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Prostate cancer has emerged as the most frequently diagnosed cancer, except for non-melanoma skin cancer, among men in many Western countries in the last decade. In the United Kingdom (UK), prostate cancer accounts for nearly a quarter of all new male cancer diagnoses. Increasing age and some genetic and ethnic risk factors have been identified but few modifiable risk factors are known. The introduction of Prostate Specific Antigen (PSA) testing has increased the detection of previously undiagnosed disease but its contribution to the observed increases in prostate cancer incidence is not clear. Considerable variations in the incidence of prostate cancer have been observed in different geographic regions and socio-economic groups across the UK but it is not known whether, or to what extent, these may be attributed to differential uptakes of PSA testing. Prostate cancer is the third most common cause of cancer death in men but many cases do not progress. There is therefore an important clinical need for better prognostic markers so that the increasing numbers of men with prostate cancer can be appropriately managed. This thesis begins with a descriptive epidemiological study using cancer registry incidence data from the West of Scotland from 1991 to 2007. The aim was to determine whether the incidence of prostate cancer was continuing to rise and to describe any demographic or socio-economic patterns that might suggest particular at-risk groups. To understand whether any socio-economic differentials in incidence might be due to PSA testing, I examined Gleason grade-specific prostate cancer incidence by socio-economic groups over time. Socio-economic circumstances were measured using census-derived Carstairs scores. Overall (age adjusted) prostate cancer incidence increased by 70% from 44 per 100,000 in 1991 to 75 per 100,000 in 2007, an average annual growth of 3.59%. This pattern was driven by significant increases in both low and high grade cancers with no convincing change in their proportions over time. Incidence was inversely associated with deprivation with the highest rates among the most affluent groups. To explore the role of potentially modifiable risk factors on prostate cancer incidence, the Midspan and Collaborative prospective cohort studies were analysed. An analysis of the relationship between cholesterol and prostate cancer incidence was conducted on the Midspan cohort, which comprises 12,926 men who were enrolled between 1970 and 1976 and followed up to 31st December 2007. Cox Proportional Hazards Models were used to evaluate the association between baseline plasma cholesterol and Gleason grade-specific prostate cancer incidence. Following up to 37 years’ follow-up, 650 men developed prostate cancer. Their baseline plasma cholesterol level was positively associated with hazard of high grade (Gleason score ≥8) prostate cancer incidence (n=119). The association was greatest among men in the 4th highest quintile for cholesterol, 6.1 to <6.69 mmol/l, Hazard Ratio 2.28, 95% CI 1.27 to 4.10, compared with the baseline of <5.05 mmol/l. This association remained significant after adjustment for age, body mass index, smoking and socio-economic status. Evidence on the possible role of tea and coffee consumption in the development of prostate cancer remains limited to a small number of studies with short follow-up and small numbers of cases. Therefore to understand the relationship of tea and coffee consumption with overall as well as grade-specific prostate cancer, a prospective cohort study of 6016 men was carried out, who were enrolled in the Collaborative cohort study between 1970 and 1973 and followed up to 31st December 2007. Three hundred and eighteen men developed prostate cancer in up to 37 years’ follow-up. I found a positive association between consumption of tea and overall risk of prostate cancer incidence (p=0.02). The association was greatest among men who drank ≥7 cups of tea per day (HR 1.50, 95% CI 1.06 to 2.12) compared with the baseline of 0-3 cups per day. However, I did not find any significant association between tea intake and low (Gleason < 7) or high grade (Gleason 8-10) prostate cancer incidence. Higher coffee consumption was inversely associated with risk of high grade disease (HR 0.46, 95% CI 0.21-0.99) but not with overall risk of prostate cancer. These associations remained significant after adjustment for age, Body Mass Index, smoking, social class, cholesterol level, systolic blood pressure and alcohol consumption. Although survival of prostate cancer patients has improved over time, little is known about the major prognostic factors. To understand the socio-economic differences and major determinants of survival, an investigation was carried out using cancer registry incidence data from the West of Scotland from 1991 to 2007, linked with General Registrar Office (Scotland) death records up to 31st December 2008. Socio-economic circumstances were measured using the Scottish Index for Multiple Deprivation (SIMD). Age, sex and deprivation specific mortality rates were obtained from General Registrar Office for Scotland (GRO(S)). One, three and five year relative survival was estimated using the complete approach. Survival gradients across deprivation quintiles were estimated using linear regression, weighted by the variance of the relative survival estimate, using STATA software (StataCorp, version 11). Five year relative survival increased from 58.2% to 78.6% in men over the same period (an average deprivation adjusted increase of 10.2% between six years periods). Despite substantial improvements in survival of prostate cancer patients, there was a deprivation gap (that is, better survival for the least deprived compared with the most deprived) between the three time periods. The deprivation gap in five year relative survival widened from -4.76 in 1991-1996 to -10.08 in 2003-2007. Age, Gleason grade and socio-economic status appeared as significant determinants of survival. There is some evidence that systemic inflammation may be associated with survival in patients with prostate cancer although its relationship to tumour grade and socio-economic circumstances has not been previously studied. I therefore investigated the association between inflammation-based prognostic scores and survival, using the modified Glasgow Prognostic Score (mGPS) and Neutrophil Lymphocyte Ratio (NLR) as well as Gleason grade. The patient cohort within the Glasgow Inflammation Outcome Study who had a diagnosis of prostate cancer was included in this study. The mGPS is a categorical score constructed by combining serum C-reactive protein and albumin levels, while the NLR is obtained by calculating the ratio of neutrophils to lymphocytes. The relationship between mGPS and NLR and five-year relative survival was explored after adjusting for age, socio-economic circumstances and Gleason grade. Of the 897 prostate cancer patients in the Glasgow Inflammation Outcome Study, 422 (47%) died during a maximum follow-up of 6.2 years. Systemic inflammation had a significant prognostic value. The mGPS predicted poorer 5-year overall and relative survival independent of age, socio-economic circumstances, disease grade and NLR. Raised mGPS also had a significant association with excess risk of death (mGPS 2: Relative Excess Risk = 2.08, 95% CI 1.13-3.81) among aggressive, clinically significant prostate cancer (Gleason score 8-10). Prostate cancer patients with a raised mGPS had significantly higher risks of death overall as well as for high grade disease. Inflammation-based prognostic scores can potentially predict patient outcome and a further prospective study is warranted to assess their clinical value.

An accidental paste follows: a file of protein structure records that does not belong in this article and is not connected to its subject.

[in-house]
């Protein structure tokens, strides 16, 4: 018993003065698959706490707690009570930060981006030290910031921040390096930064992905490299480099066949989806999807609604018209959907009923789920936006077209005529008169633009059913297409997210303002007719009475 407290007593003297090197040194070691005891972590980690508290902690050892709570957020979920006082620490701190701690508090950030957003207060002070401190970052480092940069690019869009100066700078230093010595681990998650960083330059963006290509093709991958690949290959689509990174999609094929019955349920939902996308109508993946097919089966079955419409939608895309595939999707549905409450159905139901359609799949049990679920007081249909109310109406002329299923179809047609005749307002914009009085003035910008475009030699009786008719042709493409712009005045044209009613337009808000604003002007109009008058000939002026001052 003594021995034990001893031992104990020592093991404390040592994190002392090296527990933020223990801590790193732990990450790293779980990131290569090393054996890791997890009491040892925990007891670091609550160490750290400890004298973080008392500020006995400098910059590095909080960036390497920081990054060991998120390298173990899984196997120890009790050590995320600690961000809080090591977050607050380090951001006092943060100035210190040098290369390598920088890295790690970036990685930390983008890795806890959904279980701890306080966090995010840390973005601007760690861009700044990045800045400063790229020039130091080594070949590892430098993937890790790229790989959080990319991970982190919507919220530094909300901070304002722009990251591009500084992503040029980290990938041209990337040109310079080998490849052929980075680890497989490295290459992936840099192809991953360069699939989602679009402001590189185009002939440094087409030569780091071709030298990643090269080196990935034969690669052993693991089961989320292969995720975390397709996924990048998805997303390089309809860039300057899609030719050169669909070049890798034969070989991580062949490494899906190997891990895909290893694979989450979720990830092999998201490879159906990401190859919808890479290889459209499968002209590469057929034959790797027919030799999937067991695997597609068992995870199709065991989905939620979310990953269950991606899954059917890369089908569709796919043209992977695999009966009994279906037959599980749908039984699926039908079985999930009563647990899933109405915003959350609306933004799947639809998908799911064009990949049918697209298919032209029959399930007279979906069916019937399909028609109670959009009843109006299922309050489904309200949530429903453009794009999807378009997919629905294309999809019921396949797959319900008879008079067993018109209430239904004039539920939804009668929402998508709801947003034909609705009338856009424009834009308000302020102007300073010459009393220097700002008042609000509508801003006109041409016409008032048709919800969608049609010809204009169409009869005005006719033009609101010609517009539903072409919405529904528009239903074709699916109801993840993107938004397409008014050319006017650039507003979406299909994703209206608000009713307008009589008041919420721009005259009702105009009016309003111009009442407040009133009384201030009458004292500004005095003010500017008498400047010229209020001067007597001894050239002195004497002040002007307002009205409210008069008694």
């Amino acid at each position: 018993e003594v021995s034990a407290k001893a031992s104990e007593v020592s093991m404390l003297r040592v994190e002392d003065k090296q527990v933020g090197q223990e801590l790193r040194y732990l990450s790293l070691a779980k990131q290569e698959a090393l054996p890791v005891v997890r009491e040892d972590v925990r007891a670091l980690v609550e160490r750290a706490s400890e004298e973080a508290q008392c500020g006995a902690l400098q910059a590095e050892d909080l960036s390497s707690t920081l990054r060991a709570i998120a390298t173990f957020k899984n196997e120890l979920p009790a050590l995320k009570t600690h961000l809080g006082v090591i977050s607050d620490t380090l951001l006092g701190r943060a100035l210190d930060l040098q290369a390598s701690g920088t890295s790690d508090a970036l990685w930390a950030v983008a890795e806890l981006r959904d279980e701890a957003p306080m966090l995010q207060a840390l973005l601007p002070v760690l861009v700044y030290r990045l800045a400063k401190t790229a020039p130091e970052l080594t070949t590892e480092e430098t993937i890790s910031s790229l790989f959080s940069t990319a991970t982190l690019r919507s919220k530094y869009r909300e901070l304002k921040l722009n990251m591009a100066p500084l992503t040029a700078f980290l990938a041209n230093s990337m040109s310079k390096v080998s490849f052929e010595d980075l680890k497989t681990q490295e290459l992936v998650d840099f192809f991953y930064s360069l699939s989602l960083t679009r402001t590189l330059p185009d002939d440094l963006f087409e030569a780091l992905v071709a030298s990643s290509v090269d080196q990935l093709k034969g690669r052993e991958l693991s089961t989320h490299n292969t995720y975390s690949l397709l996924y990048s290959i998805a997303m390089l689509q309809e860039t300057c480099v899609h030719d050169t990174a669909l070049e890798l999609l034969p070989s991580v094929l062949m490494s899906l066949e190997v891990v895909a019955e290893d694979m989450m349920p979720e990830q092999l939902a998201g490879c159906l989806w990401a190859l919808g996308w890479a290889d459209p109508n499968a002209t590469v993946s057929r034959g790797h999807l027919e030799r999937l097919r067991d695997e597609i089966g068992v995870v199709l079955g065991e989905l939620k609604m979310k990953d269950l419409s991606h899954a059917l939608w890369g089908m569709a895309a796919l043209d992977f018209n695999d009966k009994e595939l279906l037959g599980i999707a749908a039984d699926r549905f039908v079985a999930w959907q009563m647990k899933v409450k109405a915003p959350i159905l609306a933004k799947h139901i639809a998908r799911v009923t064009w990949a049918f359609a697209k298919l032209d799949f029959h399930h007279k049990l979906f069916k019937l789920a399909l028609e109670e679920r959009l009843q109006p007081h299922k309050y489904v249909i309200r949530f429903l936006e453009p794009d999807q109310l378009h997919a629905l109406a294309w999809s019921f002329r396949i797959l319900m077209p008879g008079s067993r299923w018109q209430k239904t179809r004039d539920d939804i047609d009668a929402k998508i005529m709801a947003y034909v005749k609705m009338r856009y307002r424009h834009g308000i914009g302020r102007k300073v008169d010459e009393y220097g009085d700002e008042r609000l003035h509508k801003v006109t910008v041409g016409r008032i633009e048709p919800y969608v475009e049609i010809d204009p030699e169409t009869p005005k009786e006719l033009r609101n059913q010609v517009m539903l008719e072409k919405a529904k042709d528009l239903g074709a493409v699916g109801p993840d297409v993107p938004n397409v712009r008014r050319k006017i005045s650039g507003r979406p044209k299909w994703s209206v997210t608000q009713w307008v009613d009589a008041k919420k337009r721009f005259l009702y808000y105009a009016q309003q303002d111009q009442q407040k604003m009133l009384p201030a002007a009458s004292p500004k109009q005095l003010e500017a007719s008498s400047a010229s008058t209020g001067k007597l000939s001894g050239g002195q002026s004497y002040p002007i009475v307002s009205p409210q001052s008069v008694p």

Supervisor: Not available Sponsor: Not available
Qualification Name: Thesis (Ph.D.) Qualification Level: Doctoral
EThOS ID:  DOI: Not available
Keywords: RC0254 Neoplasms. Tumors. Oncology (including Cancer) ; RA0421 Public health. Hygiene. Preventive Medicine